Moreover, there are species with temperature – and genotypic-dependent sex determination, TSD and GSD, respectively. Some species exhibiting TSD produce males only at low temperatures (Hays et al., 2017). For these species, there is fear that increasing temperature will lead to single-sex populations and, therefore, population or species extinction. Rising temperatures will lead to the melting of glaciers, rising sea level, coral bleaching (Plass-Johnson et al., 2015), frequent wildfires, and desertification of already arid regions. It is also expected that, due to climate change, the Earth will face heavy rainfalls (since evaporation increases with temperature) which will increase erosion and nutrients loading in aquatic ecosystems (Rosenzweig et al, 2007). This high nutrient concentration in water bodies will result in eutrophic (high concentration of nutrients) and anoxic (deprived of oxygen) systems known as dead zones (Broman et al., 2017).

On the other hand, elevated CO2 will result in wood encroachment in savannahs (Stevens et al., 2016), ocean acidification (Wood et al., 2016), plants/crops with less nutritional value for humans and other living organisms (Dietterich et al., 2015), and, of course, global warming.

Environmental problems have been the root cause of numerous collapses, including Rapa Nui, Maya, and Norse civilizations, in the past (Diamond, 2005). These were just local or regional collapses. But today, humanity’s global civilization, the worldwide, increasingly interconnected, highly technological society in which we all are, to one degree or another, embedded, is threatened with collapse. Anthropogenic activities, transportation means and food production, are the main cause of climate change. Climate change is causing species extinction, and ecosystem services (benefits humans obtain from ecosystems) from these species are critical to human well-being. Thus, losing natural ecosystems will lower the quality of our life.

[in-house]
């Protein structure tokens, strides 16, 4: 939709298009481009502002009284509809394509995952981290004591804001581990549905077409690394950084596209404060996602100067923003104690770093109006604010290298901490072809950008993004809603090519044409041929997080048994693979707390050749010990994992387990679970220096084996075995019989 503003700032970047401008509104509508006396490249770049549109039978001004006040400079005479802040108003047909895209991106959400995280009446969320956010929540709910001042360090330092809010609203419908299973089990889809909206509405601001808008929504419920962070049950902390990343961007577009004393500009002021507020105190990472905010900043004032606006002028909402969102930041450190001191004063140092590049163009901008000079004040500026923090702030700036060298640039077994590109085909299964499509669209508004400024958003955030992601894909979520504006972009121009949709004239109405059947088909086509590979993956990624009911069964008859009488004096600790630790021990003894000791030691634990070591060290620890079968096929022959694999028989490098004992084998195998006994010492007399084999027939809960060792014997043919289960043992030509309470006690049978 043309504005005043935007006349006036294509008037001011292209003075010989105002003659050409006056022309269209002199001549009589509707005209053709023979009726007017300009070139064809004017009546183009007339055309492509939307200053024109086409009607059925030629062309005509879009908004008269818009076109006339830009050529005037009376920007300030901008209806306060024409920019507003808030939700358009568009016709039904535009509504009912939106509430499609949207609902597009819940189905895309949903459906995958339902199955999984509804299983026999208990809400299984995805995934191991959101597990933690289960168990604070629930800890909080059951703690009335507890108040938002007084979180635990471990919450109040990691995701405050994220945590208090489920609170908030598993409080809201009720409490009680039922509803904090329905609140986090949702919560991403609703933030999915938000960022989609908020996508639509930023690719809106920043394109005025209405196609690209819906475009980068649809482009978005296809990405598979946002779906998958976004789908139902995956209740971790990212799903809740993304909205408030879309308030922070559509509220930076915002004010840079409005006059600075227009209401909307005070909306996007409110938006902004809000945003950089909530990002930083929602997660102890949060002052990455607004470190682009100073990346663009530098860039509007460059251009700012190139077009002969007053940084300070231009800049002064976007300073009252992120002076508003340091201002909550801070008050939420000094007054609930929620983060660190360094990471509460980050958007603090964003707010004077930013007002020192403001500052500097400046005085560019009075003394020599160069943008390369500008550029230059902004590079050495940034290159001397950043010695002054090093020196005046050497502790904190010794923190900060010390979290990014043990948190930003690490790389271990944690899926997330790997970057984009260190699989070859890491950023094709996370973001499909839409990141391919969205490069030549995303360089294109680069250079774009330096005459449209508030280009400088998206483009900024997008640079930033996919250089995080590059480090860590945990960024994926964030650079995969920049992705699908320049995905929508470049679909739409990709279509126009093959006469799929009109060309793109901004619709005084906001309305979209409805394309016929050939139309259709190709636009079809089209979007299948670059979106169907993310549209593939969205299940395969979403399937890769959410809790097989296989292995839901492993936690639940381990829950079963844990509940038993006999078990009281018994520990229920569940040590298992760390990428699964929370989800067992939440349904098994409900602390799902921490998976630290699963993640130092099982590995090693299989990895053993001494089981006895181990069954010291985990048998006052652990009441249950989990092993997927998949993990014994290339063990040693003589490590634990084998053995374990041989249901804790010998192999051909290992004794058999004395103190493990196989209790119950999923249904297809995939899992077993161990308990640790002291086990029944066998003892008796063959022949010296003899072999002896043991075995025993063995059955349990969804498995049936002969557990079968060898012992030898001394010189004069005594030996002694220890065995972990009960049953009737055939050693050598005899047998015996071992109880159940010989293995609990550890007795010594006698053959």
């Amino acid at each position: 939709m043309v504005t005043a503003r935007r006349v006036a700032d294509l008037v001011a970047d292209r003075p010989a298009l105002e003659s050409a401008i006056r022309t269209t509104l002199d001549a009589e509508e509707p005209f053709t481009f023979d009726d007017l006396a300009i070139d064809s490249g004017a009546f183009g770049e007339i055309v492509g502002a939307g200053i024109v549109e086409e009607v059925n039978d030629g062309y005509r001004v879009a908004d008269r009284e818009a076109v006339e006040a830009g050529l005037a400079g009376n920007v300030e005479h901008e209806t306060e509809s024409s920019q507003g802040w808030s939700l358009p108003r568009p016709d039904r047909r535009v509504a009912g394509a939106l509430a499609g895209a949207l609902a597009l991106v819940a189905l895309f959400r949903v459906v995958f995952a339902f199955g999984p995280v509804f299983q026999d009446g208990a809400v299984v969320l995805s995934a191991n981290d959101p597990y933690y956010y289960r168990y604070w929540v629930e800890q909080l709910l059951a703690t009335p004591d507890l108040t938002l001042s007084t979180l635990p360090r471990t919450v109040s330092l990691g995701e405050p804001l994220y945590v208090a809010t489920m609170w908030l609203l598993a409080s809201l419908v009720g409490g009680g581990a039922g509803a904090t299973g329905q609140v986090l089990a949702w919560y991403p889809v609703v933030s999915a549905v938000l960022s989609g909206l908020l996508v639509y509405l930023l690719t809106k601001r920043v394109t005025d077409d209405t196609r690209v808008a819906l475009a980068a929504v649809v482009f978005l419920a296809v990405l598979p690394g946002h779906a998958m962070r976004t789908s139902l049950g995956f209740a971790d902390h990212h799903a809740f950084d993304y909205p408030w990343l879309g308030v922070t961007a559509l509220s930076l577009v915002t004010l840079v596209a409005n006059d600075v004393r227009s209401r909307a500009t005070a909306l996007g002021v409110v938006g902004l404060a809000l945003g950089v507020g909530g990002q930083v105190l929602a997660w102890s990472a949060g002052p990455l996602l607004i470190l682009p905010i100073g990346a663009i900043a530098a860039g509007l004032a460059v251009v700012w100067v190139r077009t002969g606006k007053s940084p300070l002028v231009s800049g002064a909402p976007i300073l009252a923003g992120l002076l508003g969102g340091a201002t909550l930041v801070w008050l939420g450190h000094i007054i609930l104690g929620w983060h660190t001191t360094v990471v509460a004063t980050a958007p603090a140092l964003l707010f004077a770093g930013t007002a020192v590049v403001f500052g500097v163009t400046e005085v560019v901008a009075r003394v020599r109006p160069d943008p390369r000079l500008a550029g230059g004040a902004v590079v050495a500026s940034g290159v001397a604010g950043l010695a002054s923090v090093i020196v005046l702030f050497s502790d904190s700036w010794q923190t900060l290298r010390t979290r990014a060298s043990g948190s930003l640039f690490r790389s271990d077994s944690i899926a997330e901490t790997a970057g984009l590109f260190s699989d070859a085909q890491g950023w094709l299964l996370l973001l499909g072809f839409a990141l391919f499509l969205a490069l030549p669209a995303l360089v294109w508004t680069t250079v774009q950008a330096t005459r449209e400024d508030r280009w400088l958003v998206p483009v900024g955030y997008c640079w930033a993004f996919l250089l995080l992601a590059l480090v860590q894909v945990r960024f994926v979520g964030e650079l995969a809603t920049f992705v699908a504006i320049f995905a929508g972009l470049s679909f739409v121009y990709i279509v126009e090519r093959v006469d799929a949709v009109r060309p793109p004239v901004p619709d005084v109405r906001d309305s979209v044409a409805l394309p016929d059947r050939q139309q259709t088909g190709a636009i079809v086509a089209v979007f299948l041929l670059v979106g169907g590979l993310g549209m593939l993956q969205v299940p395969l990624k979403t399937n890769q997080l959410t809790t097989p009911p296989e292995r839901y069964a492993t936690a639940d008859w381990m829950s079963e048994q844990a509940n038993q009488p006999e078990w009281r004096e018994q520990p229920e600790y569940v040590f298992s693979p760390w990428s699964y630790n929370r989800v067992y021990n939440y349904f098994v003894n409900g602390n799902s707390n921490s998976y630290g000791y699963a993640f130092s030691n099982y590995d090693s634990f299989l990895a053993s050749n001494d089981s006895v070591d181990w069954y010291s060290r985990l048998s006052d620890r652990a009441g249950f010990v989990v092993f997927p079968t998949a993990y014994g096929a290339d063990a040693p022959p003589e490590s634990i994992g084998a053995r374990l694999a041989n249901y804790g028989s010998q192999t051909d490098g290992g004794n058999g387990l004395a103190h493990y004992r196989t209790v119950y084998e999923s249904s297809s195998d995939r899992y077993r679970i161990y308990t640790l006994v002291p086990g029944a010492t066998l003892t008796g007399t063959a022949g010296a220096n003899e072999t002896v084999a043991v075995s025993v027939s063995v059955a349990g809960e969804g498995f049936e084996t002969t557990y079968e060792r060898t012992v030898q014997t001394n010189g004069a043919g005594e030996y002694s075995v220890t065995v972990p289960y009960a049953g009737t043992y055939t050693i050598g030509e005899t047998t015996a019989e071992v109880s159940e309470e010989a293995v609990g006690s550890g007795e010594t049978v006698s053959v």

To paraphrase Jared Diamond (in his “The rise and the fall of the third chimpanzee, 1991”), I would not have written this article if I thought that the threat was remote, but I also would not have written it if I considered our situation hopeless. The Paris agreement reached at the COP21 in 2015 was a historic milestone and represented an international compromise to hold the increase of global average temperature to well below 2 0C above pre-industrial levels and pursue efforts to limit the temperature increase to 1.5 0C above pre-industrial levels (UNFCCC, 2015). The agreement makes it clear that scientists are not trying to make a mountain out of a molehill when they talk about climate change. Additionally, the agreement understands that science has made it clear that there is no time to let the dust settle. And science has done a lot (even though being far from enough) to light a fire under global leaders who signed the Paris agreement, on December 12, 2015.  The Paris report of the UNFCCC clearly outlines what should be done to mitigate and adapt to climate change, but people can also have a look at the latest “World scientists’ warning of a climate emergency, 2019”.